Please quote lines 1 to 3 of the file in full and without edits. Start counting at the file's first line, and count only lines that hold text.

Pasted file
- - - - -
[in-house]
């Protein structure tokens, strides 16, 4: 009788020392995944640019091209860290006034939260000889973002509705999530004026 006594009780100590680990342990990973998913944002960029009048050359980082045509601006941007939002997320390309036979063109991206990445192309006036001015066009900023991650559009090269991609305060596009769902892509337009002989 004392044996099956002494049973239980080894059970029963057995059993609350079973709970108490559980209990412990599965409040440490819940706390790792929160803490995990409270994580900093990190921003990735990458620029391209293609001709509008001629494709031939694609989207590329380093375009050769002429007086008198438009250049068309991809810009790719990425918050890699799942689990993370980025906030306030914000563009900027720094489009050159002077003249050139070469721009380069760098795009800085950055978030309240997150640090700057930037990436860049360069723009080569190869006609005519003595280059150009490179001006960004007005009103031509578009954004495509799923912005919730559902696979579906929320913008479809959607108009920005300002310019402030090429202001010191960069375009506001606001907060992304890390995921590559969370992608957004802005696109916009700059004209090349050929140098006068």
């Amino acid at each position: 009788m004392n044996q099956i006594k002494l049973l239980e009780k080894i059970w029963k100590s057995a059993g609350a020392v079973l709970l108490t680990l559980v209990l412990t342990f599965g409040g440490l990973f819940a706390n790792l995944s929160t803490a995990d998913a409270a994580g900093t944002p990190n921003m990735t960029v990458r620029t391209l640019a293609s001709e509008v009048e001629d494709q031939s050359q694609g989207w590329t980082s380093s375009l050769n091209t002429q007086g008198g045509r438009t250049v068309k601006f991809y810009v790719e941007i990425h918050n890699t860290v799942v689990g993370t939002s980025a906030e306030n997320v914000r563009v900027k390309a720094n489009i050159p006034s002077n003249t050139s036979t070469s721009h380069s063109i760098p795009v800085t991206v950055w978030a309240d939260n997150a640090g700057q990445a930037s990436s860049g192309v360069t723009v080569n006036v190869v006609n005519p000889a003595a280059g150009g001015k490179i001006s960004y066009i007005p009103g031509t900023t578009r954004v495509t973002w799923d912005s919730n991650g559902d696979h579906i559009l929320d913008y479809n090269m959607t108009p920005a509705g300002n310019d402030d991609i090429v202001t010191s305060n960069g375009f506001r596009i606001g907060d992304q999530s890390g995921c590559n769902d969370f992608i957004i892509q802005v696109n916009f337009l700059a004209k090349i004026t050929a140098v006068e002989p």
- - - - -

[in-house]
């Protein structure tokens, strides 16, 4: 009788020392995944640019091209860290006034939260000889973002509705999530004026 006594009780100590680990342990990973998913944002960029009048050359980082045509601006941007939002997320390309036979063109991206990445192309006036001015066009900023991650559009090269991609305060596009769902892509337009002989 004392044996099956002494049973239980080894059970029963057995059993609350079973709970108490559980209990412990599965409040440490819940706390790792929160803490995990409270994580900093990190921003990735990458620029391209293609001709509008001629494709031939694609989207590329380093375009050769002429007086008198438009250049068309991809810009790719990425918050890699799942689990993370980025906030306030914000563009900027720094489009050159002077003249050139070469721009380069760098795009800085950055978030309240997150640090700057930037990436860049360069723009080569190869006609005519003595280059150009490179001006960004007005009103031509578009954004495509799923912005919730559902696979579906929320913008479809959607108009920005300002310019402030090429202001010191960069375009506001606001907060992304890390995921590559969370992608957004802005696109916009700059004209090349050929140098006068």
């Amino acid at each position: 009788m004392n044996q099956i006594k002494l049973l239980e009780k080894i059970w029963k100590s057995a059993g609350a020392v079973l709970l108490t680990l559980v209990l412990t342990f599965g409040g440490l990973f819940a706390n790792l995944s929160t803490a995990d998913a409270a994580g900093t944002p990190n921003m990735t960029v990458r620029t391209l640019a293609s001709e509008v009048e001629d494709q031939s050359q694609g989207w590329t980082s380093s375009l050769n091209t002429q007086g008198g045509r438009t250049v068309k601006f991809y810009v790719e941007i990425h918050n890699t860290v799942v689990g993370t939002s980025a906030e306030n997320v914000r563009v900027k390309a720094n489009i050159p006034s002077n003249t050139s036979t070469s721009h380069s063109i760098p795009v800085t991206v950055w978030a309240d939260n997150a640090g700057q990445a930037s990436s860049g192309v360069t723009v080569n006036v190869v006609n005519p000889a003595a280059g150009g001015k490179i001006s960004y066009i007005p009103g031509t900023t578009r954004v495509t973002w799923d912005s919730n991650g559902d696979h579906i559009l929320d913008y479809n090269m959607t108009p920005a509705g300002n310019d402030d991609i090429v202001t010191s305060n960069g375009f506001r596009i606001g907060d992304q999530s890390g995921c590559n769902d969370f992608i957004i892509q802005v696109n916009f337009l700059a004209k090349i004026t050929a140098v006068e002989p």